Paul Tomkins on Dirk Kuyt

Red Race: A New Bastion is Paul Tomkins' latest book and includes:

• An in-depth analysis of the 2008/09 season, with both anecdotal and original statistical analysis of the entire Liverpool squad. How did the team perform with certain players in the side? Whose absence was most keenly felt? who contributed most in the big games?

Many more relevant questions are answered and much more. Beyond anything else, it is an examination of what the Reds have to do to land a 19th title in the near future.


Mr Duracell

For all his supposed shortcomings, and lingering critics, Dirk Kuyt is absolutely critical to the way Liverpool play. But better than Ronaldo during 2008/09? Quite possibly so.

Kuyt works hard, both in and out of possession; he is clever, with good game intelligence, if not overtly blessed with skill; he is versatile, meaning he can move about the pitch and perform to a high standard as the game ebbs and flows; and his control, while occasionally sloppy, is very underrated. Perhaps he has to concentrate on his control more than other players, but for the most part he deals with balls whipped to the wing with aplomb. Where his control isn’t quite good enough at times is when he has his back to goal as a centre-forward, when even the slightest lapse in control allows one of three opponents –– either one of the centre backs or the holding midfielder –– to steal it away.

Crucially, given the role he now plays, he can deliver real quality into the box. He may not beat his man to get the delivery in, but David Beckham was a master at just delivering the ball without bothering to attempt tricks; it’s the ball needs to beat the man, after all. Kuyt’s delivery isn’t as good as Beckham’s, but he has a centre-forward’s knack of knowing where the man in the middle wants the ball.

Above all else, he never gives up. And that is vital; better players will throw in the towel and not deliver when the chips are down, but not the Dutchman. He is a man of substance, not a prima donna. It was no coincidence that he was involved in many of the late escapes seen throughout the campaign. Gary McAllister noted that "Dirk Kuyt is a player who is not as pure on the eye as some but he’s had a fantastic season."

Kuyt’s value was never more apparent than last season, when he finished as the league’s 6th-top scorer, and it’s 6th-top official assist-maker, with not one single winger ahead of him in this latter category. Given that he doesn’t take corners or free-kicks, which helped other players rack up assists, or indeed take penalties, which boosted the tallies of the players ahead of him in the scoring chart, that’s a great contribution, even before considering his work-rate and general team ethic.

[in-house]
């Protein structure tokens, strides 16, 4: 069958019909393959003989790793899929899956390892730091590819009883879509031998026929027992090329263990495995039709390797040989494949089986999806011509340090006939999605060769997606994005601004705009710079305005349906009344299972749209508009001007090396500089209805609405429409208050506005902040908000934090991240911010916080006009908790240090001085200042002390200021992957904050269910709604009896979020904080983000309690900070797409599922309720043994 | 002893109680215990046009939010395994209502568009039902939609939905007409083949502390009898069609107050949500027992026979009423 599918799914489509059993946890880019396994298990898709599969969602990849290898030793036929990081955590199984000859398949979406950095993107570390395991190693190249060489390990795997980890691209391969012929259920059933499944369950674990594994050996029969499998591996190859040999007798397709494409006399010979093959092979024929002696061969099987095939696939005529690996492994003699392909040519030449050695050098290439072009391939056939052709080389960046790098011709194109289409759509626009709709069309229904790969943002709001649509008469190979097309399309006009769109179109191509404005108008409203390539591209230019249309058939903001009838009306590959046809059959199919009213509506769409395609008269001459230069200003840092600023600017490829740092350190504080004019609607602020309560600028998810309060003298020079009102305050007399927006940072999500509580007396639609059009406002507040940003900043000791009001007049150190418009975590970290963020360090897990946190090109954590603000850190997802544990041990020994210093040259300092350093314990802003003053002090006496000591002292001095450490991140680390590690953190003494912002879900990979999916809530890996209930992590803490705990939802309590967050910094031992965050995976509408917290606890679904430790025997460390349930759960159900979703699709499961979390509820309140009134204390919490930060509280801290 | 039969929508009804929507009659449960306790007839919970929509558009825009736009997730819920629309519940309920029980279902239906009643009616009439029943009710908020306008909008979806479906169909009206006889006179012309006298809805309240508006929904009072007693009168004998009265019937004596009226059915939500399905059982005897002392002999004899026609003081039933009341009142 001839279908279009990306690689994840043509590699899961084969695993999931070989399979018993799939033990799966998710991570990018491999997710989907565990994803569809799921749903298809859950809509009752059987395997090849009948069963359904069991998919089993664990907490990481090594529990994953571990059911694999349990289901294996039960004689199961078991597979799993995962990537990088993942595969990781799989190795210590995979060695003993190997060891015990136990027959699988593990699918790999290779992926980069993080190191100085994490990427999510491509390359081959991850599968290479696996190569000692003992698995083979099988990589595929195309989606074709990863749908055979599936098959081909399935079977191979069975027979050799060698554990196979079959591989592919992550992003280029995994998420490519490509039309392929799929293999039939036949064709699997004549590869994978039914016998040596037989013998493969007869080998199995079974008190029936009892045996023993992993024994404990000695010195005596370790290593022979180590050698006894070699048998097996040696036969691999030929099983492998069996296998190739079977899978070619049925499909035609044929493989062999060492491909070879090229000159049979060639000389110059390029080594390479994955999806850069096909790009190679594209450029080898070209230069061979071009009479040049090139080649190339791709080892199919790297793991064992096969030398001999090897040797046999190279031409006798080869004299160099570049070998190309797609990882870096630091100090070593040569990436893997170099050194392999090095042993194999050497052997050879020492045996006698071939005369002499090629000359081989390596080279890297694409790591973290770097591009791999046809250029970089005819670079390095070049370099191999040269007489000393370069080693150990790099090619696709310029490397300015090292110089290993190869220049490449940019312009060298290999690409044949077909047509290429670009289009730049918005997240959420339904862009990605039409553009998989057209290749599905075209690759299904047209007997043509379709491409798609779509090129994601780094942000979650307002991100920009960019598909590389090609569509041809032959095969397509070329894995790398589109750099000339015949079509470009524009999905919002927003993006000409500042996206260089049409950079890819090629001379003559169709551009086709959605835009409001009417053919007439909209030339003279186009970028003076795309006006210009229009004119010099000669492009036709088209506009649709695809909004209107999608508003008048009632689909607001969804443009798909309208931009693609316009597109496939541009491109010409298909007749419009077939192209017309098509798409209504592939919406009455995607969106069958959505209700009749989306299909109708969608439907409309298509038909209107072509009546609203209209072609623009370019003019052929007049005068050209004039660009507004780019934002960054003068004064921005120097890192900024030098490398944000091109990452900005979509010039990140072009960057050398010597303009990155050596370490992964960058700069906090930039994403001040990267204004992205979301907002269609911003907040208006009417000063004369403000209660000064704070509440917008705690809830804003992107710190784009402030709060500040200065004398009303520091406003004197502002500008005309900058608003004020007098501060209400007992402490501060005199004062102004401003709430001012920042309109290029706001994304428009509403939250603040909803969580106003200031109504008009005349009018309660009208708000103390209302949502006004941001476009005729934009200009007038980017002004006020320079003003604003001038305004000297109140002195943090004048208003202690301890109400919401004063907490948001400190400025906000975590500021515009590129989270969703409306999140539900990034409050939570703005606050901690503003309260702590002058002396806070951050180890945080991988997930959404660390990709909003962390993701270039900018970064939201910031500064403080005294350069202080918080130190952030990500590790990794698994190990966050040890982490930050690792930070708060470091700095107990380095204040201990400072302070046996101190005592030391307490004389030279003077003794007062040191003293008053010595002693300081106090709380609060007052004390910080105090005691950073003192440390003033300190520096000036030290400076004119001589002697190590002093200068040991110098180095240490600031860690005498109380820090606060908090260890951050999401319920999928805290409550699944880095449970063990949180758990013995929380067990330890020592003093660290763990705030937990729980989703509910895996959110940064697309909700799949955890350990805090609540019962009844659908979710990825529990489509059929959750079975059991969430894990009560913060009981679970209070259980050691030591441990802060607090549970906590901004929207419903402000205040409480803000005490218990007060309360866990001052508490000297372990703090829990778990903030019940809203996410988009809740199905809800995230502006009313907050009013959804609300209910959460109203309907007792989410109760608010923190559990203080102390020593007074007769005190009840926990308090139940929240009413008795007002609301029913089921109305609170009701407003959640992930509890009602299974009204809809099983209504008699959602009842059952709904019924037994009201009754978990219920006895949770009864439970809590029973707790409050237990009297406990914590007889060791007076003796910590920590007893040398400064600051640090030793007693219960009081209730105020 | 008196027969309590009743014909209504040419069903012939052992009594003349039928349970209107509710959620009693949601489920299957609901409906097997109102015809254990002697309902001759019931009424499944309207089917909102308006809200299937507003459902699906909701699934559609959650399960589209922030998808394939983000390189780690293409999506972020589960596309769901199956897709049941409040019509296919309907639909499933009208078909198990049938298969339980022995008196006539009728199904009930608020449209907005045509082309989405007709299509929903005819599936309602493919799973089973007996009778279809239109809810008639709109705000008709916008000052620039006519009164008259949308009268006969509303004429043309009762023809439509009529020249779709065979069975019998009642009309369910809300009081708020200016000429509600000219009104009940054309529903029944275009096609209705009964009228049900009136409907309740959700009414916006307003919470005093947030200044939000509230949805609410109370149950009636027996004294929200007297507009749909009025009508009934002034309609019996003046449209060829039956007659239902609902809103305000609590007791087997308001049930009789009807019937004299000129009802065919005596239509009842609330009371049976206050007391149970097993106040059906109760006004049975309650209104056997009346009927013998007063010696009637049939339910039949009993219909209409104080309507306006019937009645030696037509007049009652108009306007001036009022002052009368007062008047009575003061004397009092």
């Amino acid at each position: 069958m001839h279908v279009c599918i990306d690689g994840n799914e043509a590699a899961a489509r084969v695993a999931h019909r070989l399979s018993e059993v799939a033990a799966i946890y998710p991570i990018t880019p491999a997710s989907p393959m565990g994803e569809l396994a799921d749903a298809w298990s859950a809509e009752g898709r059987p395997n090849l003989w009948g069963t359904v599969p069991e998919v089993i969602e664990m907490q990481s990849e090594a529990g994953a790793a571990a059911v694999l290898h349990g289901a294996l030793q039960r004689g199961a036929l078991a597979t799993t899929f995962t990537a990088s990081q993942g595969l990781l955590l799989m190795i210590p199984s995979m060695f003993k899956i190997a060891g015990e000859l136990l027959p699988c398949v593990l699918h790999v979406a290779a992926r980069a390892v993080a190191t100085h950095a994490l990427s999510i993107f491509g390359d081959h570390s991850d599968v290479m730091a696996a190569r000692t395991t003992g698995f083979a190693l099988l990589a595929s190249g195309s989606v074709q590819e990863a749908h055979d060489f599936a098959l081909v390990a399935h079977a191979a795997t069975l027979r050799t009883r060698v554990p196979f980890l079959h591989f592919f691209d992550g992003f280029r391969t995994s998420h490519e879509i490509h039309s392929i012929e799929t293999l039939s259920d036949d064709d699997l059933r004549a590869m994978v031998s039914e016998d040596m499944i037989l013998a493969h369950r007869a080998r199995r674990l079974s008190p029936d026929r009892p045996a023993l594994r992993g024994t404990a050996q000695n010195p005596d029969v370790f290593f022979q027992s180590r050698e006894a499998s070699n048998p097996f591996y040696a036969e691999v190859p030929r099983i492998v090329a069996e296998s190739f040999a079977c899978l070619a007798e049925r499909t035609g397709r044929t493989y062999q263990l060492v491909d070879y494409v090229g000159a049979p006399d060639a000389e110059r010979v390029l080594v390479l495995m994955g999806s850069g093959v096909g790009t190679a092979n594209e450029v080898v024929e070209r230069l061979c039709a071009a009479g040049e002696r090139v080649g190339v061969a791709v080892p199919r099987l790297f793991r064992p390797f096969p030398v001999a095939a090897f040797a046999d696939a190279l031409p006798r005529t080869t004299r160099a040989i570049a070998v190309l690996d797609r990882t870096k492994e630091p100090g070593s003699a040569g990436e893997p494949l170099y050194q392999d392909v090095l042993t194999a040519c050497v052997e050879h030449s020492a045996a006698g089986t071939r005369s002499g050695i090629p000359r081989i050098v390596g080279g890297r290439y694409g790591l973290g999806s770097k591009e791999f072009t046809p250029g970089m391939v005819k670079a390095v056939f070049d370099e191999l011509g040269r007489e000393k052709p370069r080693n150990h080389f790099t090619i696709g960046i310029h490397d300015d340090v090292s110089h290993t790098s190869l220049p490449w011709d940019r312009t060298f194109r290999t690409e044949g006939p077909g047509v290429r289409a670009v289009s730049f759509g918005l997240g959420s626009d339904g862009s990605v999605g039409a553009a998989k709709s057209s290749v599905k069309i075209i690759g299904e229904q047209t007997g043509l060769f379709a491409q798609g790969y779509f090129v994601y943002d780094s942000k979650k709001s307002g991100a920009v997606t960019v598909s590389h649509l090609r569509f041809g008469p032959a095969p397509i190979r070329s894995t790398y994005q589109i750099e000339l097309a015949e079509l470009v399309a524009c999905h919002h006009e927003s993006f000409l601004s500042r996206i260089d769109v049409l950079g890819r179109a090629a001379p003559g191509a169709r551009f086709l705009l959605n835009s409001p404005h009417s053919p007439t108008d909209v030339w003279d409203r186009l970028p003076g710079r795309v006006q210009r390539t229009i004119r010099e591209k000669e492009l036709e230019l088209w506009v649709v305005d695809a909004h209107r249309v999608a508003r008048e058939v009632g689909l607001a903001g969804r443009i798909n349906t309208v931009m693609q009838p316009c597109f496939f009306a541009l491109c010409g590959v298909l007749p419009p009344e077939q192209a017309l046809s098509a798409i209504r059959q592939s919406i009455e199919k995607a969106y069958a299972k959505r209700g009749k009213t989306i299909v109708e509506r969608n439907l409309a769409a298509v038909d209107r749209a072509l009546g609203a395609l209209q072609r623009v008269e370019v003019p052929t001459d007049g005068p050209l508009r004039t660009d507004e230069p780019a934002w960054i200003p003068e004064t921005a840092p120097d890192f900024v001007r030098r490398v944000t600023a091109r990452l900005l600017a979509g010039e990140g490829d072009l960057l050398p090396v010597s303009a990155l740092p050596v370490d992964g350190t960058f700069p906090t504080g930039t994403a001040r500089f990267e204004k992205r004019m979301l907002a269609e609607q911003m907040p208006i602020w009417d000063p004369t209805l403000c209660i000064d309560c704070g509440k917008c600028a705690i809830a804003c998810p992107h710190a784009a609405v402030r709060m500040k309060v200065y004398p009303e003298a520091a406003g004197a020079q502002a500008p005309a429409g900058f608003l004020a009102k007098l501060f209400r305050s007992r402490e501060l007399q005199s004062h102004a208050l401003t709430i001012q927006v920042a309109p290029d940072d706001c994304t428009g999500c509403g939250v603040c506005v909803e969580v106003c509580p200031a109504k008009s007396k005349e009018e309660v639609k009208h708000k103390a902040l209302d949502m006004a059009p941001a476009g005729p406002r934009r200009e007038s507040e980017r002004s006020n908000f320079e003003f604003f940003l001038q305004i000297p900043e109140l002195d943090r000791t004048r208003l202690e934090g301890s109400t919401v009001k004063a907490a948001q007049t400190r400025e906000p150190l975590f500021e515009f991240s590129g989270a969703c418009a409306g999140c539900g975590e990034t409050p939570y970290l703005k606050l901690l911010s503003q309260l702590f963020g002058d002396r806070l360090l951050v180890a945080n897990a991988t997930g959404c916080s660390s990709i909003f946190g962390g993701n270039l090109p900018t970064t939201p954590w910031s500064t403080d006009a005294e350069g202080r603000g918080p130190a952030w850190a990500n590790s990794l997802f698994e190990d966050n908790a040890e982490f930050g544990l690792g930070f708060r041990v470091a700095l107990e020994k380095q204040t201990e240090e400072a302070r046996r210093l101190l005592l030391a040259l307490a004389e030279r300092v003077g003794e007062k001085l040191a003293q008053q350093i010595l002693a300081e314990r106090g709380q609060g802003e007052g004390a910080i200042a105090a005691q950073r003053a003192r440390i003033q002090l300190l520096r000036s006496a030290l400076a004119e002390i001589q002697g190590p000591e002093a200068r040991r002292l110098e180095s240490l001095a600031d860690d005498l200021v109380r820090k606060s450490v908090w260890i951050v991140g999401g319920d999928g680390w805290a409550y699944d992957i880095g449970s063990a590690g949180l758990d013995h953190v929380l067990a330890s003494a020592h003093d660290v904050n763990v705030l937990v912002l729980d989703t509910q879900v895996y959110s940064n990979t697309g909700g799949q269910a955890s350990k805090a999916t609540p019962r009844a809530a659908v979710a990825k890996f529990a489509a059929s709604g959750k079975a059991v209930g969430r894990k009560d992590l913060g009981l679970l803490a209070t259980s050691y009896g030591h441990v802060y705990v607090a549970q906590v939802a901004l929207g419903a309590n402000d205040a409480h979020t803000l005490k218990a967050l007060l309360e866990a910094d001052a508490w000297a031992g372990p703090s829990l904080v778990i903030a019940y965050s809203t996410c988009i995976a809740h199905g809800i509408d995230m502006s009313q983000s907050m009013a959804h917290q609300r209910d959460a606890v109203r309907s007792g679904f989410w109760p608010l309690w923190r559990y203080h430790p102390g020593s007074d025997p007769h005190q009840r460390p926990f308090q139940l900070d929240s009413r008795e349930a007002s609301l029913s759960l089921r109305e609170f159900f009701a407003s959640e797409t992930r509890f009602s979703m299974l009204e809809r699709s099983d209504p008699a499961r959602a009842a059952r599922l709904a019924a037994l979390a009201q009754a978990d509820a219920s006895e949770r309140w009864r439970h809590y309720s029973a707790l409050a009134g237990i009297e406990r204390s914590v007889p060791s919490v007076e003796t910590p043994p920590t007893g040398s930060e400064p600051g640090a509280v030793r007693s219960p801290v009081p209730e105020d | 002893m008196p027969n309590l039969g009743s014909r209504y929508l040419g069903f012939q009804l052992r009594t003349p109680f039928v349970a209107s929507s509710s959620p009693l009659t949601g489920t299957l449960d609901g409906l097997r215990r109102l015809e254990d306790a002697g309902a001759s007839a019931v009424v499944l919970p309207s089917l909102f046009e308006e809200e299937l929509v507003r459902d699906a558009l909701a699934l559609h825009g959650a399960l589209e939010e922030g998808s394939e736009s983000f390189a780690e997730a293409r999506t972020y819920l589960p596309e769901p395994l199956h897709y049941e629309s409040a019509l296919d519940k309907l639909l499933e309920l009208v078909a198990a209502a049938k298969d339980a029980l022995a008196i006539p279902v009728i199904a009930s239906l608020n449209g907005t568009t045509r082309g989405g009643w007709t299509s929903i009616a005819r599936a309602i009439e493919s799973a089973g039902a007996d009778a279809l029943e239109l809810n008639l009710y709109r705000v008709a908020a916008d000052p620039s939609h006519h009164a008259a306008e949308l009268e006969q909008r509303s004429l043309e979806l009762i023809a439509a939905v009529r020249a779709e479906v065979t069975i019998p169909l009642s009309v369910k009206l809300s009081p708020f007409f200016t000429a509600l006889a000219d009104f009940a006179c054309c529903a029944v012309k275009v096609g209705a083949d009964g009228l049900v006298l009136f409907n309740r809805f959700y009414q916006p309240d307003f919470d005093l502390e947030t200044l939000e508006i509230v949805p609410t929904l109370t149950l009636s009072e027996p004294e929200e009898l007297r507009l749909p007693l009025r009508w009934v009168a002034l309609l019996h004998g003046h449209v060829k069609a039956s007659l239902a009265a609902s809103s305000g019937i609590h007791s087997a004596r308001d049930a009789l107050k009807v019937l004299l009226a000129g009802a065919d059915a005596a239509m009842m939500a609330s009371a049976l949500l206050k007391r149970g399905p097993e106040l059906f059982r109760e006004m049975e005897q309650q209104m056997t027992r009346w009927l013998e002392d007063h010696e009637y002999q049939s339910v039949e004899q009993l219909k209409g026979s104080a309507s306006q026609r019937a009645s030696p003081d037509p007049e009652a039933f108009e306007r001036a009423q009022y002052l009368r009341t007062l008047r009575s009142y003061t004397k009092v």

While Ronaldo outscored Kuyt, he would not have done so without the aid of set pieces. Of course, he deserves great credit for the way he takes free-kicks, with incredible swerve; the Dutchman certainly couldn’t match him in that respect. But free-kicks and penalties can be taken by players who make no other effort in the match. And when it comes to penalties, Kuyt has a 100% record for the club, including some of the most high-pressure kicks imaginable (Champions League semi-final shootout, plus two vital ones away at Everton, including a last-minute spot-kick to win the game). Kuyt has to defer to Gerrard and Alonso, but if he didn’t –– and it’s not due to his own deficiencies –– he could quite realistically have ended up with 23-25 goals this season, just shy of Ronaldo’s tally. From open play, Kuyt scored more goals than Ronaldo. He also directly created more for others. And he worked harder than the Portuguese, by some distance. Both scored important goals, but Kuyt really delivered at crucial times in crucial matches throughout the season, not just in the run-in. Vitally, Kuyt lifted those around him by the example he set.

In FourFourTwo magazine, in a section about Johan Cruyff’s outmoded desire to see all teams play with two wingers, Dutch football write Simon Kuper noted: “Nowadays, players run three times as many kilometres per game as in the 1970s [when Cruyff developed his ideas]. When players like Dirk Kuyt or Gianluca Zambrotta can play in two positions at once, it doesn’t make sense to post a stationary winger waiting by the touchline for the ball all game.”

The Daily Mail’s Martin Samuel, one of the few enlightened journalists on the subject, wrote (in a piece that related to the way England now want to play) in March 2009 that "[Kuyt] … is the changing face of modern football. The striker comes out of the space and the midfield and wide players flood into it. What Capello wants from his wide forward, Kuyt has been doing for years now, often to little credit. His work ethic, unselfishness and ability to operate in a netherworld between the touchline, forward line and midfield make him the epitome of the modern attacker. Kuyt will never have an FA Cup final named after him like Gerrard or draw comparisons with Pele as Rooney did in Portugal but at the top of his game for Liverpool, pound for pound, he continues to punch his weight against the best of them. He knows what his manager wants and he delivers it without ego or introspection."

It might not make him worth £80m, but to Liverpool at least, Dirk Kuyt remains priceless. 

Copyright - Paul Tomkins

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